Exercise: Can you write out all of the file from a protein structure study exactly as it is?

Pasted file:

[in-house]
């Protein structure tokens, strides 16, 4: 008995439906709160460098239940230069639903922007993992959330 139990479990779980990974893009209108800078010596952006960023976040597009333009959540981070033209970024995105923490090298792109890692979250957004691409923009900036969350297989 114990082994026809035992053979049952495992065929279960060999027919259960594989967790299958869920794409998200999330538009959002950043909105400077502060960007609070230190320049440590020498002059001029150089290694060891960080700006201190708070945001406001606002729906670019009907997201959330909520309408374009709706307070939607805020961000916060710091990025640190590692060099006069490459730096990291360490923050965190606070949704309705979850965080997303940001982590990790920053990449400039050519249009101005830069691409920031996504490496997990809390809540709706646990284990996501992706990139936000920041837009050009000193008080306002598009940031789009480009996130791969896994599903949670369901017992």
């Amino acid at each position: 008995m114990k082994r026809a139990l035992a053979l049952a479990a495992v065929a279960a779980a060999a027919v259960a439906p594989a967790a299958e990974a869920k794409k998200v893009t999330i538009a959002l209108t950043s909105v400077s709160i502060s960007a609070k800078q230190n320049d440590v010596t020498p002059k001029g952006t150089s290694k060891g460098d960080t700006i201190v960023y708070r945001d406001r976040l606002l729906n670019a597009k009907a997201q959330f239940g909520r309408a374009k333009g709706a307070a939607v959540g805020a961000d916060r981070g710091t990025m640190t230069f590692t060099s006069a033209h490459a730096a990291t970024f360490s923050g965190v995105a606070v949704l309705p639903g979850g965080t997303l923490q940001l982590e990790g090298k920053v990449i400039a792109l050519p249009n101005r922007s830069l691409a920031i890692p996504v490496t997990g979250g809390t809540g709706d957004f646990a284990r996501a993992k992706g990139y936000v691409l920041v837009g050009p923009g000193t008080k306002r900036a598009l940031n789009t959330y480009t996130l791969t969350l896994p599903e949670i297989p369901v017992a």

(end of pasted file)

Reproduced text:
[in-house]
């Protein structure tokens, strides 16, 4: 008995439906709160460098239940230069639903922007993992959330 139990479990779980990974893009209108800078010596952006960023976040597009333009959540981070033209970024995105923490090298792109890692979250957004691409923009900036969350297989 114990082994026809035992053979049952495992065929279960060999027919259960594989967790299958869920794409998200999330538009959002950043909105400077502060960007609070230190320049440590020498002059001029150089290694060891960080700006201190708070945001406001606002729906670019009907997201959330909520309408374009709706307070939607805020961000916060710091990025640190590692060099006069490459730096990291360490923050965190606070949704309705979850965080997303940001982590990790920053990449400039050519249009101005830069691409920031996504490496997990809390809540709706646990284990996501992706990139936000920041837009050009000193008080306002598009940031789009480009996130791969896994599903949670369901017992």
């Amino acid at each position: 008995m114990k082994r026809a139990l035992a053979l049952a479990a495992v065929a279960a779980a060999a027919v259960a439906p594989a967790a299958e990974a869920k794409k998200v893009t999330i538009a959002l209108t950043s909105v400077s709160i502060s960007a609070k800078q230190n320049d440590v010596t020498p002059k001029g952006t150089s290694k060891g460098d960080t700006i201190v960023y708070r945001d406001r976040l606002l729906n670019a597009k009907a997201q959330f239940g909520r309408a374009k333009g709706a307070a939607v959540g805020a961000d916060r981070g710091t990025m640190t230069f590692t060099s006069a033209h490459a730096a990291t970024f360490s923050g965190v995105a606070v949704l309705p639903g979850g965080t997303l923490q940001l982590e990790g090298k920053v990449i400039a792109l050519p249009n101005r922007s830069l691409a920031i890692p996504v490496t997990g979250g809390t809540g709706d957004f646990a284990r996501a993992k992706g990139y936000v691409l920041v837009g050009p923009g000193t008080k306002r900036a598009l940031n789009t959330y480009t996130l791969t969350l896994p599903e949670i297989p369901v017992a």